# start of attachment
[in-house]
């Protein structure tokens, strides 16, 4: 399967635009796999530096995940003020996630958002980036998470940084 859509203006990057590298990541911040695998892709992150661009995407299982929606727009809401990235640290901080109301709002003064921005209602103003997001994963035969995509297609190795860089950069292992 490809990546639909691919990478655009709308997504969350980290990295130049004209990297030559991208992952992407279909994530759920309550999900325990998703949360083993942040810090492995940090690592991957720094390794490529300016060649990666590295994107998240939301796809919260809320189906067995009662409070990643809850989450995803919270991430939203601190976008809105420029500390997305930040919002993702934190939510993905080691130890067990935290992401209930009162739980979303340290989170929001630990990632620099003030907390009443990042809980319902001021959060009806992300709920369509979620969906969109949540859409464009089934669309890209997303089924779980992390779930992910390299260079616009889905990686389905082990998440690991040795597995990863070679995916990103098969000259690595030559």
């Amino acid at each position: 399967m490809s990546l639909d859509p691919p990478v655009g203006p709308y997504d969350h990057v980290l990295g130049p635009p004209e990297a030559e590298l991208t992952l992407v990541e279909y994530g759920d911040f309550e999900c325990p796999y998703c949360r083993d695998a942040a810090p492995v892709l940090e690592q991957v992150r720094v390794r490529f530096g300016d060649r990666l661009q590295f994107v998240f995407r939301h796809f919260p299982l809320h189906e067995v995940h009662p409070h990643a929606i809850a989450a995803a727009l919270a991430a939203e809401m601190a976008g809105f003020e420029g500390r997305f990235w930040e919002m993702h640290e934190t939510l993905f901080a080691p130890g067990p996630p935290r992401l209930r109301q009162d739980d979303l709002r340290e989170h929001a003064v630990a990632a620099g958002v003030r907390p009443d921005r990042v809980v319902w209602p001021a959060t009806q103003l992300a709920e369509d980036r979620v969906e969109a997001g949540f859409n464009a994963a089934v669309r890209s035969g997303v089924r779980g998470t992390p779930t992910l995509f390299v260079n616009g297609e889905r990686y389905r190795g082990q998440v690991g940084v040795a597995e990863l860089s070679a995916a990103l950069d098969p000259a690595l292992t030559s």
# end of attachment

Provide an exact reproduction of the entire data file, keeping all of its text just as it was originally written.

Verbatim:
[in-house]
């Protein structure tokens, strides 16, 4: 399967635009796999530096995940003020996630958002980036998470940084 859509203006990057590298990541911040695998892709992150661009995407299982929606727009809401990235640290901080109301709002003064921005209602103003997001994963035969995509297609190795860089950069292992 490809990546639909691919990478655009709308997504969350980290990295130049004209990297030559991208992952992407279909994530759920309550999900325990998703949360083993942040810090492995940090690592991957720094390794490529300016060649990666590295994107998240939301796809919260809320189906067995009662409070990643809850989450995803919270991430939203601190976008809105420029500390997305930040919002993702934190939510993905080691130890067990935290992401209930009162739980979303340290989170929001630990990632620099003030907390009443990042809980319902001021959060009806992300709920369509979620969906969109949540859409464009089934669309890209997303089924779980992390779930992910390299260079616009889905990686389905082990998440690991040795597995990863070679995916990103098969000259690595030559």
């Amino acid at each position: 399967m490809s990546l639909d859509p691919p990478v655009g203006p709308y997504d969350h990057v980290l990295g130049p635009p004209e990297a030559e590298l991208t992952l992407v990541e279909y994530g759920d911040f309550e999900c325990p796999y998703c949360r083993d695998a942040a810090p492995v892709l940090e690592q991957v992150r720094v390794r490529f530096g300016d060649r990666l661009q590295f994107v998240f995407r939301h796809f919260p299982l809320h189906e067995v995940h009662p409070h990643a929606i809850a989450a995803a727009l919270a991430a939203e809401m601190a976008g809105f003020e420029g500390r997305f990235w930040e919002m993702h640290e934190t939510l993905f901080a080691p130890g067990p996630p935290r992401l209930r109301q009162d739980d979303l709002r340290e989170h929001a003064v630990a990632a620099g958002v003030r907390p009443d921005r990042v809980v319902w209602p001021a959060t009806q103003l992300a709920e369509d980036r979620v969906e969109a997001g949540f859409n464009a994963a089934v669309r890209s035969g997303v089924r779980g998470t992390p779930t992910l995509f390299v260079n616009g297609e889905r990686y389905r190795g082990q998440v690991g940084v040795a597995e990863l860089s070679a995916a990103l950069d098969p000259a690595l292992t030559s």